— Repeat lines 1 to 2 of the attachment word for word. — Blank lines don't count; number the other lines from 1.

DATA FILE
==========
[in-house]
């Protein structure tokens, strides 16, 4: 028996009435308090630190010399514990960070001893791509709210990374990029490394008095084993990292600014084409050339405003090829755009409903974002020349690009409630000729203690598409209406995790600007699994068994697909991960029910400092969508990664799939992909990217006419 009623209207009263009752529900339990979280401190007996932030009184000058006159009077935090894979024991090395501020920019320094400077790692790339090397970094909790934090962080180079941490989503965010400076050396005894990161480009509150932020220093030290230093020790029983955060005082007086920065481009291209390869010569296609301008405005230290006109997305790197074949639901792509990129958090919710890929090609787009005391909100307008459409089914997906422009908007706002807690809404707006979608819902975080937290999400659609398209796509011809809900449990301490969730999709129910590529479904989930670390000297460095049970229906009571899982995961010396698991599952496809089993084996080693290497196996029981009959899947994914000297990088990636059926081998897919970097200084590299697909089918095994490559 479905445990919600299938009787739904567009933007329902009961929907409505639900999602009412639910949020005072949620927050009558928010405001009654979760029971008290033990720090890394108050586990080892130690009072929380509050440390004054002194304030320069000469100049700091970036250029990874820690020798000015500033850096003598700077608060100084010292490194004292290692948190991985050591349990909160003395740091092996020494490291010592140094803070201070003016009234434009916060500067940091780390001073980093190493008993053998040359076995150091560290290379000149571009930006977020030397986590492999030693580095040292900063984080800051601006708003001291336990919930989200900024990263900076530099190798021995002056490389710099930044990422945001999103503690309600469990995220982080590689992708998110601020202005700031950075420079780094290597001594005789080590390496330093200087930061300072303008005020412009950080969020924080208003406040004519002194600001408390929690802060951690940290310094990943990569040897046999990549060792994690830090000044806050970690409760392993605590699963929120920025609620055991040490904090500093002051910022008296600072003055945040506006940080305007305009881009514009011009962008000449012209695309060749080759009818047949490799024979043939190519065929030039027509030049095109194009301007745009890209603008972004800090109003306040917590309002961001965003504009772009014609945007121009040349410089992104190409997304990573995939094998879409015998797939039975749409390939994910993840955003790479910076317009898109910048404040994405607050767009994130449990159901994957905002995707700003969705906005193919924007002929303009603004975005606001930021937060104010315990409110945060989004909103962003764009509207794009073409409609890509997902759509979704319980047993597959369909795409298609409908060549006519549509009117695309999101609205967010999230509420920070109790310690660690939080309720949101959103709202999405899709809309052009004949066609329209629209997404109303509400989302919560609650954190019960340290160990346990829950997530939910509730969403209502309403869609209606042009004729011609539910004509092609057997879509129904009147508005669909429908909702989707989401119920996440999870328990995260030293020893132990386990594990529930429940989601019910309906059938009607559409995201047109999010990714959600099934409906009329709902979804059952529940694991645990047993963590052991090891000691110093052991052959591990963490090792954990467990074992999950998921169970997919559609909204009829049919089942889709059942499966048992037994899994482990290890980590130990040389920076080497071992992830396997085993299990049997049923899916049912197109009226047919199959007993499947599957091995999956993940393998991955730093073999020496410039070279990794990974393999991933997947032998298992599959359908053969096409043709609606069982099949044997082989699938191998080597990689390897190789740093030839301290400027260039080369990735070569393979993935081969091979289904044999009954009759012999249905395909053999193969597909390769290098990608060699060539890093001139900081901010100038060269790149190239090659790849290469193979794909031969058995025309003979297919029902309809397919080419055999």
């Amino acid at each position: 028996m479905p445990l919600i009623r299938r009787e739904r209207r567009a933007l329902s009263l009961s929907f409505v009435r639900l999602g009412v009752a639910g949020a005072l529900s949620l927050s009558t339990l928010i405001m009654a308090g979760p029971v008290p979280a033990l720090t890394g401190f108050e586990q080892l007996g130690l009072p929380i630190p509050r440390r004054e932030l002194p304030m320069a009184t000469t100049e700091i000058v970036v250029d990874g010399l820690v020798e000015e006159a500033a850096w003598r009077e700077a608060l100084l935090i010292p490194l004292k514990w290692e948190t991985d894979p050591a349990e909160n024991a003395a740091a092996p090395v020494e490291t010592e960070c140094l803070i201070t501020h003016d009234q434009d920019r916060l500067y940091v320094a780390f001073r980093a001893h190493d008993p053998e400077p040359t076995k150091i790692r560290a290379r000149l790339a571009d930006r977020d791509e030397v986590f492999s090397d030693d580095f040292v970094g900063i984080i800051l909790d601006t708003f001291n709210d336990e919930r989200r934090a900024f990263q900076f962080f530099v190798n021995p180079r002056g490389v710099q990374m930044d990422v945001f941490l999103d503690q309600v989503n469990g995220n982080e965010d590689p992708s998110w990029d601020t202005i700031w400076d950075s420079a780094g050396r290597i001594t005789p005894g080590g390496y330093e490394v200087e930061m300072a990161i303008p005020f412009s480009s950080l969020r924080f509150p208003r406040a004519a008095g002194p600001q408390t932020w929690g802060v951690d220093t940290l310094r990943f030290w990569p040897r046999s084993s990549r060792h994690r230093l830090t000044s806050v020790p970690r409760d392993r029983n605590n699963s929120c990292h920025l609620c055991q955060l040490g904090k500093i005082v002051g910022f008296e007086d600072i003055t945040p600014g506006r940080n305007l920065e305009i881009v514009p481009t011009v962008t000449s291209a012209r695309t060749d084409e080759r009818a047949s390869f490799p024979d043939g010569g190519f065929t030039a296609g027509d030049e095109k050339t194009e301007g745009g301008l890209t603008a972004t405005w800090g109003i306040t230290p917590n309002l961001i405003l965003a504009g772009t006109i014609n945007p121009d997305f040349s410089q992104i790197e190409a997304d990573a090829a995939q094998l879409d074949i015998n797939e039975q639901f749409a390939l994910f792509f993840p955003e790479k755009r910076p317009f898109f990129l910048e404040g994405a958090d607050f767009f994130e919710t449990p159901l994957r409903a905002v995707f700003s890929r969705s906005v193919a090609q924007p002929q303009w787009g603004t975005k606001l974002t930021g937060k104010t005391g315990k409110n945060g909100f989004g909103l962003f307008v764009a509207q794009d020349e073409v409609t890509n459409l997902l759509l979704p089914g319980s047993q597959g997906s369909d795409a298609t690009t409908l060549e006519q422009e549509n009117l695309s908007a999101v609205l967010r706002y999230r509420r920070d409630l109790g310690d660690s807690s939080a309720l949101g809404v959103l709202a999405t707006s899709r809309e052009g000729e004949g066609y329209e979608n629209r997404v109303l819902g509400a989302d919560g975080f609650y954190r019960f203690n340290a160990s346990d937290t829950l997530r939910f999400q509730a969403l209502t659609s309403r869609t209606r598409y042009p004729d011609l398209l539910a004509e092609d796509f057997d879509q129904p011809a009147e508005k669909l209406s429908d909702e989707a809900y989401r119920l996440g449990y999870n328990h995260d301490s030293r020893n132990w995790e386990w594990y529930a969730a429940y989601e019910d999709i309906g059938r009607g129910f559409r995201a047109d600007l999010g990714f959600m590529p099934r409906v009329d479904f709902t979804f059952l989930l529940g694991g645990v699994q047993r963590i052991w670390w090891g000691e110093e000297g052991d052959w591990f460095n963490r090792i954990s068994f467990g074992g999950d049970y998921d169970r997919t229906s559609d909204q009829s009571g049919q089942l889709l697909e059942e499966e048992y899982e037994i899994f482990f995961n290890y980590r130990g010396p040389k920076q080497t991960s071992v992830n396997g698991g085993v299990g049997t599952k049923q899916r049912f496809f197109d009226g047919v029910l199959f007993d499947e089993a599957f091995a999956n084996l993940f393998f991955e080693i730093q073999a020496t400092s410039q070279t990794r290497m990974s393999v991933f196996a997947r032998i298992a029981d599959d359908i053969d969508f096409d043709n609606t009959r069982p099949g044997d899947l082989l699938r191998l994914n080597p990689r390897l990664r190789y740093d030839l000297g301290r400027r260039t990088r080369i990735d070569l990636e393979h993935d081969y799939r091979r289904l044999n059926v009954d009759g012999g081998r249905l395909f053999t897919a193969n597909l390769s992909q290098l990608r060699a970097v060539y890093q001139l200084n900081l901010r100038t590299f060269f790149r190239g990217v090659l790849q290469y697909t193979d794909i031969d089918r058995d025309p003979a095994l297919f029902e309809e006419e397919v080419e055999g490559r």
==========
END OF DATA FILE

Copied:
[in-house]
């Protein structure tokens, strides 16, 4: 028996009435308090630190010399514990960070001893791509709210990374990029490394008095084993990292600014084409050339405003090829755009409903974002020349690009409630000729203690598409209406995790600007699994068994697909991960029910400092969508990664799939992909990217006419 009623209207009263009752529900339990979280401190007996932030009184000058006159009077935090894979024991090395501020920019320094400077790692790339090397970094909790934090962080180079941490989503965010400076050396005894990161480009509150932020220093030290230093020790029983955060005082007086920065481009291209390869010569296609301008405005230290006109997305790197074949639901792509990129958090919710890929090609787009005391909100307008459409089914997906422009908007706002807690809404707006979608819902975080937290999400659609398209796509011809809900449990301490969730999709129910590529479904989930670390000297460095049970229906009571899982995961010396698991599952496809089993084996080693290497196996029981009959899947994914000297990088990636059926081998897919970097200084590299697909089918095994490559 479905445990919600299938009787739904567009933007329902009961929907409505639900999602009412639910949020005072949620927050009558928010405001009654979760029971008290033990720090890394108050586990080892130690009072929380509050440390004054002194304030320069000469100049700091970036250029990874820690020798000015500033850096003598700077608060100084010292490194004292290692948190991985050591349990909160003395740091092996020494490291010592140094803070201070003016009234434009916060500067940091780390001073980093190493008993053998040359076995150091560290290379000149571009930006977020030397986590492999030693580095040292900063984080800051601006708003001291336990919930989200900024990263900076530099190798021995002056490389710099930044990422945001999103503690309600469990995220982080590689992708998110601020202005700031950075420079780094290597001594005789080590390496330093200087930061300072303008005020412009950080969020924080208003406040004519002194600001408390929690802060951690940290310094990943990569040897046999990549060792994690830090000044806050970690409760392993605590699963929120920025609620055991040490904090500093002051910022008296600072003055945040506006940080305007305009881009514009011009962008000449012209695309060749080759009818047949490799024979043939190519065929030039027509030049095109194009301007745009890209603008972004800090109003306040917590309002961001965003504009772009014609945007121009040349410089992104190409997304990573995939094998879409015998797939039975749409390939994910993840955003790479910076317009898109910048404040994405607050767009994130449990159901994957905002995707700003969705906005193919924007002929303009603004975005606001930021937060104010315990409110945060989004909103962003764009509207794009073409409609890509997902759509979704319980047993597959369909795409298609409908060549006519549509009117695309999101609205967010999230509420920070109790310690660690939080309720949101959103709202999405899709809309052009004949066609329209629209997404109303509400989302919560609650954190019960340290160990346990829950997530939910509730969403209502309403869609209606042009004729011609539910004509092609057997879509129904009147508005669909429908909702989707989401119920996440999870328990995260030293020893132990386990594990529930429940989601019910309906059938009607559409995201047109999010990714959600099934409906009329709902979804059952529940694991645990047993963590052991090891000691110093052991052959591990963490090792954990467990074992999950998921169970997919559609909204009829049919089942889709059942499966048992037994899994482990290890980590130990040389920076080497071992992830396997085993299990049997049923899916049912197109009226047919199959007993499947599957091995999956993940393998991955730093073999020496410039070279990794990974393999991933997947032998298992599959359908053969096409043709609606069982099949044997082989699938191998080597990689390897190789740093030839301290400027260039080369990735070569393979993935081969091979289904044999009954009759012999249905395909053999193969597909390769290098990608060699060539890093001139900081901010100038060269790149190239090659790849290469193979794909031969058995025309003979297919029902309809397919080419055999």